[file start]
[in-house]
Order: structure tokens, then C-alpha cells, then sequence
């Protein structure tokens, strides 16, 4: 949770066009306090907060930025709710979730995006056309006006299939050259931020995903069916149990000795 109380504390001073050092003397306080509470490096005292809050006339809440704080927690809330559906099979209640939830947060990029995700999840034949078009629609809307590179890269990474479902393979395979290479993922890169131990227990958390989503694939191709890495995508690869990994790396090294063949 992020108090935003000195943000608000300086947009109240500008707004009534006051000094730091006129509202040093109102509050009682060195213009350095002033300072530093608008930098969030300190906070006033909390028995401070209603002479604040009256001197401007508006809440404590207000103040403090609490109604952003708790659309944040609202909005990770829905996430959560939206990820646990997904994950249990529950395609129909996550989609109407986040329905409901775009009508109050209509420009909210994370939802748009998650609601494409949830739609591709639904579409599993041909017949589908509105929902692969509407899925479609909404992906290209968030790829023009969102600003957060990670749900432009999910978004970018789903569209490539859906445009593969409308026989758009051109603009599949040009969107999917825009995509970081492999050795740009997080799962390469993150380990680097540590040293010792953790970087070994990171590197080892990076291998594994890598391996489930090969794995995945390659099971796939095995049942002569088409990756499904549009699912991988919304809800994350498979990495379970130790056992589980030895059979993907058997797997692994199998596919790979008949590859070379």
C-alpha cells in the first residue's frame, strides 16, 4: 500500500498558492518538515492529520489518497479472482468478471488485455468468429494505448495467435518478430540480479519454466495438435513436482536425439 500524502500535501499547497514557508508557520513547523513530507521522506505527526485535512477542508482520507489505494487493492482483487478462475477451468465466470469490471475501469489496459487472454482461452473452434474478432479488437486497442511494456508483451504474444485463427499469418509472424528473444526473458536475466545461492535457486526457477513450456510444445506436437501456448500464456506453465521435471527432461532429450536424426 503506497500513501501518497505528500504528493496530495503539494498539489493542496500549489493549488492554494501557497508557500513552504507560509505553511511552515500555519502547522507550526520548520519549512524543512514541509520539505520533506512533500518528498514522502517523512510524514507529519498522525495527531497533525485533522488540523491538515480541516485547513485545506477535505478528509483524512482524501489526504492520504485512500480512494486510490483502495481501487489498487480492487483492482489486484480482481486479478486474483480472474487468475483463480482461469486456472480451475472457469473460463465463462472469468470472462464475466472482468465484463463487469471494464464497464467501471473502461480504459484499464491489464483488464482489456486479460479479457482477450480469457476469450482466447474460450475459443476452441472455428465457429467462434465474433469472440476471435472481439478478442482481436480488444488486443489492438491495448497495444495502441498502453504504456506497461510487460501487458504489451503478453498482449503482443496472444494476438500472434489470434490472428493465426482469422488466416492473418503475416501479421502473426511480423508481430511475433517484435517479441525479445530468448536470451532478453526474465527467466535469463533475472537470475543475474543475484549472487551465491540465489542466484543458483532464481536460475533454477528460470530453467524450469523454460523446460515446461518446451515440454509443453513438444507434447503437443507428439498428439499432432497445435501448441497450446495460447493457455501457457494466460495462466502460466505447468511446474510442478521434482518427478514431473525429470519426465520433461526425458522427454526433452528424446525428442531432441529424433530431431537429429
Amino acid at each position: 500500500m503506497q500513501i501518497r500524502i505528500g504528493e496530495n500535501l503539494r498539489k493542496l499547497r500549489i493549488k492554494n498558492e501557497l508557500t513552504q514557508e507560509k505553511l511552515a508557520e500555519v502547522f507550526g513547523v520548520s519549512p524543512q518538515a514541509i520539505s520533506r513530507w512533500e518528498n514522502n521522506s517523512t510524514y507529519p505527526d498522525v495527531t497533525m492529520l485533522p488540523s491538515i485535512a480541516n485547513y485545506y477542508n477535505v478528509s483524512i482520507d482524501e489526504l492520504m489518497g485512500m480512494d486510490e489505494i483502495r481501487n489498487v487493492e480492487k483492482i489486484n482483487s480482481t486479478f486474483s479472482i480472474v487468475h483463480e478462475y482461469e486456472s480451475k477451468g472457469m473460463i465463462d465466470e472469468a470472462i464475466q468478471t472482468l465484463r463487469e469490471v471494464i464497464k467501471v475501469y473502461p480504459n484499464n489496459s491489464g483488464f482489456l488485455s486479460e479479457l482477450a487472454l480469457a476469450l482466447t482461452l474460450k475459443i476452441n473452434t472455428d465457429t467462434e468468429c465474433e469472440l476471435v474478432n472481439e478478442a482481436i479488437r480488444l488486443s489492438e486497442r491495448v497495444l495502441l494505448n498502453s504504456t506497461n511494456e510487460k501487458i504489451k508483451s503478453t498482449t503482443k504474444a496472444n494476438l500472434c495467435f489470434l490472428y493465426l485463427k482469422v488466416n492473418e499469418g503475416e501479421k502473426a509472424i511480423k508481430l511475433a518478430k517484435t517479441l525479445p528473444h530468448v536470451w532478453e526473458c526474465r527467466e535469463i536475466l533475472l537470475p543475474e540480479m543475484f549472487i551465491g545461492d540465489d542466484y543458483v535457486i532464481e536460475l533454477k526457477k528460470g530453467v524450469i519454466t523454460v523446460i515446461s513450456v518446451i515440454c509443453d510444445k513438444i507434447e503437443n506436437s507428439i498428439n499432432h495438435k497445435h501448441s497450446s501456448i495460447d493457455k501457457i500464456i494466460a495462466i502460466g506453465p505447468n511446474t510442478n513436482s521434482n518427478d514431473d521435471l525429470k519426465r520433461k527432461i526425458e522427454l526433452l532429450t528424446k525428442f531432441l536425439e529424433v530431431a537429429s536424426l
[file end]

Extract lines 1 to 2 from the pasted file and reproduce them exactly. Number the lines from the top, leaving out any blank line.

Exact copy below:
[in-house]
Order: structure tokens, then C-alpha cells, then sequence